VSO booked a taxi to take me from Phnom Penh to Sisophon. There were two other passengers who were quite shy of travelling with a foreigner so the first part of the journey was very quiet but I enjoyed seeing how many words I could recognise on the radio news. The ice was broken after a toilet stop and the 3 men disappeared into the bushes. On their return there was some agitation – I gathered that the guy in the back with me could speak some English but was too shy. The driver finally said to me 'Urinal?' I was able to explain in khmer that I hadn't had much to drink and would be ok til lunch time.
We stopped for lunch in Battembang, the destination of the other passengers. At a local cafe I was the centre of attention, everyone wanting to know where I am from, what I'm doing etc. I took out my khmer book to help me with vocabulary and people were fascinated that I could read words that look to them like English yet were khmer! We use a romanised script instead of the Cambodian alphabet. My taxi driver wanted to find more passengers so I had a long time to practice my language skills. A lady selling bread adopted me as a friend and gave me snacks of sticky rice with mango (I think!) wrapped in banana leaf. Eventually, with 2 more passengers, we set off for the last leg of the journey. On reaching Sisophon, I impressed myself by being able to direct the driver right to my front door!!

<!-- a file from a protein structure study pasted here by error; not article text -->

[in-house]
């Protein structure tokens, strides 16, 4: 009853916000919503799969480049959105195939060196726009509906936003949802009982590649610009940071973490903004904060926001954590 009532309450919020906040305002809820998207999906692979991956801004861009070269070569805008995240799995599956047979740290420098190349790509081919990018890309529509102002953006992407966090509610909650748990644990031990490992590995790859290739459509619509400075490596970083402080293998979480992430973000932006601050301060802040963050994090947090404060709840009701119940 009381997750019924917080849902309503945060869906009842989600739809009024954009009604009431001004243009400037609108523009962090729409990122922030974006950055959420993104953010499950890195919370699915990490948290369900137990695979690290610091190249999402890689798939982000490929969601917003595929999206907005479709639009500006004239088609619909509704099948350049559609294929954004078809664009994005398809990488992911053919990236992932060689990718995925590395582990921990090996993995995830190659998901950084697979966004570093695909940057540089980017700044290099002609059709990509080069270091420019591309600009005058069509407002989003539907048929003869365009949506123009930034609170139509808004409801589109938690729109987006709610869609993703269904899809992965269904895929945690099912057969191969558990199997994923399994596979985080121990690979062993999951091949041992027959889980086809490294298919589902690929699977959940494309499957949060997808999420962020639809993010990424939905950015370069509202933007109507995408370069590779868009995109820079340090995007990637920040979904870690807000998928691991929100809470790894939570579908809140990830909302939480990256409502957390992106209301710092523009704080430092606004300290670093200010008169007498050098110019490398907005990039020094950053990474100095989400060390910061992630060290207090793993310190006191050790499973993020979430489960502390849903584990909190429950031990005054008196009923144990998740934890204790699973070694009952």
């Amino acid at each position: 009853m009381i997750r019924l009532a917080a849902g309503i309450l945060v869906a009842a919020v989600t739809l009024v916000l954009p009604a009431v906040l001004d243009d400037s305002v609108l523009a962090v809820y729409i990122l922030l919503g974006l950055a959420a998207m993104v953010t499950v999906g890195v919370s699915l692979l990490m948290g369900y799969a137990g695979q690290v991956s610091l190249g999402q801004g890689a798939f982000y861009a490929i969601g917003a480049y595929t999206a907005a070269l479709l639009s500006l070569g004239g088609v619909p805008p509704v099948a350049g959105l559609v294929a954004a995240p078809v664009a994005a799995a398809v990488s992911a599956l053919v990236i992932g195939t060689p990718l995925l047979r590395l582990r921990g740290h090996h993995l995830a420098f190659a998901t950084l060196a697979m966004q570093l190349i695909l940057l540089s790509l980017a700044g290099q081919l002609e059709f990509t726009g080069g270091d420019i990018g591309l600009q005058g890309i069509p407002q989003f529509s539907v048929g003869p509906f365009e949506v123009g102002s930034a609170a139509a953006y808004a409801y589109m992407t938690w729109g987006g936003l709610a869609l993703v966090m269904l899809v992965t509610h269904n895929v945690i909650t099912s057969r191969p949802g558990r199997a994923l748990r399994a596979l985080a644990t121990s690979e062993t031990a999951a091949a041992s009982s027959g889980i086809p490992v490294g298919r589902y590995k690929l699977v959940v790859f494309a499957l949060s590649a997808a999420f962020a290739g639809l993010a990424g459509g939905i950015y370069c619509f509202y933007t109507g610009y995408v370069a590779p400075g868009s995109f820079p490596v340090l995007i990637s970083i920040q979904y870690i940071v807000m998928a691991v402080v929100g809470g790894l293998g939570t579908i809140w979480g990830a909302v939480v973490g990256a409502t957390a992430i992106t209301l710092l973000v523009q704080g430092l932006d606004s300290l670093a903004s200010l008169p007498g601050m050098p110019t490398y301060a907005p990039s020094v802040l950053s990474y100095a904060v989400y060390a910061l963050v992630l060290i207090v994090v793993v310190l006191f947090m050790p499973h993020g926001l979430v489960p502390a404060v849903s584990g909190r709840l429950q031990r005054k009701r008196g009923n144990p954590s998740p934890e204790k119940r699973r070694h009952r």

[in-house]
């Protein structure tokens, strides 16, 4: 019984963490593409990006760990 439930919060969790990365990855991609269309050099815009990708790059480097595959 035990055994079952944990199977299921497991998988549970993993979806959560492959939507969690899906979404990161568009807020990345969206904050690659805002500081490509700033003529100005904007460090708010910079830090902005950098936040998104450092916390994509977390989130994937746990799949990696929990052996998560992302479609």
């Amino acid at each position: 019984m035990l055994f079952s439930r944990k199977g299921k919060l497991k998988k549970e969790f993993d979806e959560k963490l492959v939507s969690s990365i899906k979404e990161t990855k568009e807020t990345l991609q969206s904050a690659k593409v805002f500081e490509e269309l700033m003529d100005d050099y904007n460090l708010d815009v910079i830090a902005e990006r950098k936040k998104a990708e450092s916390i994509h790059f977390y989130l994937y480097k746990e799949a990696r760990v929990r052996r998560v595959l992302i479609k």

And so I arrived...
Not a palace exactly, but better I'm sure than you imagined. Downstairs is the living room, a study and the kitchen. I was really pleased when I saw it. There was no sink in the kitchen when I looked round but the landlord kindly agreed to have one fitted. He also provided two gas rings, a fridge, beds, a wardrobe and a desk in addition to the furniture which includes a large Cambodian bed where families either sit to drink tea or lie down to sleep.
Upstairs there are 2 bedrooms with proper beds and a toilet/shower room. Another education volunteer, Mary, is going to come and live with me until December. For various reasons, she has been living in a guest house til now. It will be nice to have someone to share thoughts and ideas with – good company in the evenings too.
A Cambodian family with a house like this will often use the front room as a shop or cafe, living at the back.
My first job was to do some cleaning. I tried in vain to find some rubber gloves at the market but Mary was ahead of me and had already bought some. On opening the packet I found that the rubber had perished in the Cambodian heat so that put an end to all thoughts of protecting my hands!
So... I'm very happy to have arrived and am looking forward to my first day at the College tomorrow